0BDirect Visual Internal Urethrotomy (DVIU)
What is DVIU?
DVIU is the repair of a narrow segment (stricture) of the
urethra. A small scope is placed into the urethra, and a
cut is made to repair the stricture.
It’s normal for you to feel some pain in the area of repair
for about 2 weeks. You will have pain medicine to take
In most cases, you will go home with a catheter. The
catheter could remain in place for 2 days to 2 weeks.
This depends on the amount of repair and your doctor.
We will teach you how to care for the catheter before you leave the hospital.
Do not lift more than 10 pounds for 2 weeks.
Drink at least eight (8-ounce) glasses of fluid daily.
Do not drive for one week.
No sex for 1 week.
You may shower. If you have a catheter, do not take tub baths, soak in a hot
tub, or go swimming.
Nothing strenuous until your doctor says it is okay.
Your doctor will talk with you about going back to work.
4BWhen to Call the Doctor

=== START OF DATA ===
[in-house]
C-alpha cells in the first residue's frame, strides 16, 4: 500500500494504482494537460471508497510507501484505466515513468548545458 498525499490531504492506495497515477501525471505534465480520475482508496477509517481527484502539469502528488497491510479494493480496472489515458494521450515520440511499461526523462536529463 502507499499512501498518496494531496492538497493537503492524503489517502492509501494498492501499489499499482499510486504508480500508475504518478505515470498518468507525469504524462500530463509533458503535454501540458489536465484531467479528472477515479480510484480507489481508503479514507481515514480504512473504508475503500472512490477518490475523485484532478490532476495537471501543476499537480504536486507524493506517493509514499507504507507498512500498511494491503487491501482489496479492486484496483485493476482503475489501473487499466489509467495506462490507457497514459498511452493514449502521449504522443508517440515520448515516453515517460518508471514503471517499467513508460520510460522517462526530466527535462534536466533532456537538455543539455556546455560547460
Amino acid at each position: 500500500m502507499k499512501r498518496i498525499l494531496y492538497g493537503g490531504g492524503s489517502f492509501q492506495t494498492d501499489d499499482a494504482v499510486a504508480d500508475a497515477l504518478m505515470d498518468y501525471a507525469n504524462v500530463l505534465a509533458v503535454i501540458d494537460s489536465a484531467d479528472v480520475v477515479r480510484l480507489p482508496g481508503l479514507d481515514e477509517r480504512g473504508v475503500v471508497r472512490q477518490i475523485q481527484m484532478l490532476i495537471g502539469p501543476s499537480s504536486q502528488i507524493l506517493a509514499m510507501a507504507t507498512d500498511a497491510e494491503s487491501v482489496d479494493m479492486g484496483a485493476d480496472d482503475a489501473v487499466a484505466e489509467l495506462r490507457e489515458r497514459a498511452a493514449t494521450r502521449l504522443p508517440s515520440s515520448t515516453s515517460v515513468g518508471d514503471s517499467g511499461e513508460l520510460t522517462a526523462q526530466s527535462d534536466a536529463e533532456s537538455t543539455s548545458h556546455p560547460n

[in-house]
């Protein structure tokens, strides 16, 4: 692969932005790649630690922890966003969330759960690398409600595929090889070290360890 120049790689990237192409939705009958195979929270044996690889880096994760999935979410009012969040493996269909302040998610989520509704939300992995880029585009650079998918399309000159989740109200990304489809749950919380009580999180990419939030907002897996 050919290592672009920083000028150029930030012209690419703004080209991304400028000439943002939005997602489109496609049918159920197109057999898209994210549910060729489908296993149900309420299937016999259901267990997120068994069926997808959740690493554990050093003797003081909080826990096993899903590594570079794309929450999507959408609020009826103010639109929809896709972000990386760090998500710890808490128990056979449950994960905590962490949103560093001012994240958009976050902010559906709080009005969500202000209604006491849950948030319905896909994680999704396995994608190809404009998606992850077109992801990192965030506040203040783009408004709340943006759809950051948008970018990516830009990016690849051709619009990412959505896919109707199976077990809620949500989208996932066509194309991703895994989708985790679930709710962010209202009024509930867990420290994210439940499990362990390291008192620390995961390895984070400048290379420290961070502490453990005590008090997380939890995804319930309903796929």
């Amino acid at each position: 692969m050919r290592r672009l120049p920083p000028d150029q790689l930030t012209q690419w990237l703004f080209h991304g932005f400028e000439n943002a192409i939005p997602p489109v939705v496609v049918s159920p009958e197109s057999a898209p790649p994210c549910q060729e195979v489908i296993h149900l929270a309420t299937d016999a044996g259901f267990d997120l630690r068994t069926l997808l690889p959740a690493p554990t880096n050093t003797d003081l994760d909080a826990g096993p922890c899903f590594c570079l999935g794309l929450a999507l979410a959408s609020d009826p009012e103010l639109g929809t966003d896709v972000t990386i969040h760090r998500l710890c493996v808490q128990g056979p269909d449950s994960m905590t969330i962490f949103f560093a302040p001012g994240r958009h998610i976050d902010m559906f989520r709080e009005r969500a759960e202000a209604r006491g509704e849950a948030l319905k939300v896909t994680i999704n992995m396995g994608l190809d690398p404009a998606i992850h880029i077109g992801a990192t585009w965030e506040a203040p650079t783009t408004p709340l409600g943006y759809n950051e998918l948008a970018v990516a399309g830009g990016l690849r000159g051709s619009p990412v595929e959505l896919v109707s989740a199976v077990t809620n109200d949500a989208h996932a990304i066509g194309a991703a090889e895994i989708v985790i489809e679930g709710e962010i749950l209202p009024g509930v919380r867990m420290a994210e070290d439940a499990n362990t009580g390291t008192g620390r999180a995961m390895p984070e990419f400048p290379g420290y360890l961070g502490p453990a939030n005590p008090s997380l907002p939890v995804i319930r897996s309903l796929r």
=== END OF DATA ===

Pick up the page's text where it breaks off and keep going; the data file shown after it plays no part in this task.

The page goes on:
Catheter not draining.
Problems passing urine after the catheter is removed.
Decrease in the amount of urine you pass.
Temperature over 100.5 θ F by mouth for two readings taken 4 hours apart.
Large amount of blood in urine (you may have some spotty bleeding for a few
You will have a follow-up visit that will be made before you leave the hospital.
UW Health Urology 608-263-4757
UW Health at The American Center Urology 608-440-6464
UW Health One South Park Urology 608-287-2900
After Hours, Nights, Weekends, and Holidays, the clinic number is answered by the paging
operator. Ask for the Urology Doctor on call. Leave your name and phone number with the area
code. The doctor will call you back.
Toll Free: 1-844-607-4800
Your Medical Record Number ____________________________________
Your health care team may have given you this information as part of your care. If so, please use it and call if you
have any questions. If this information was not given to you as part of your care, please check with your doctor. This
is not medical advice. This is not to be used for diagnosis or treatment of any medical condition. Because each
person’s health needs are different, you should talk with your doctor or others on your health care team when using
this information. If you have an emergency, please call 911. Copyright ©7/2015. University of Wisconsin Hospitals
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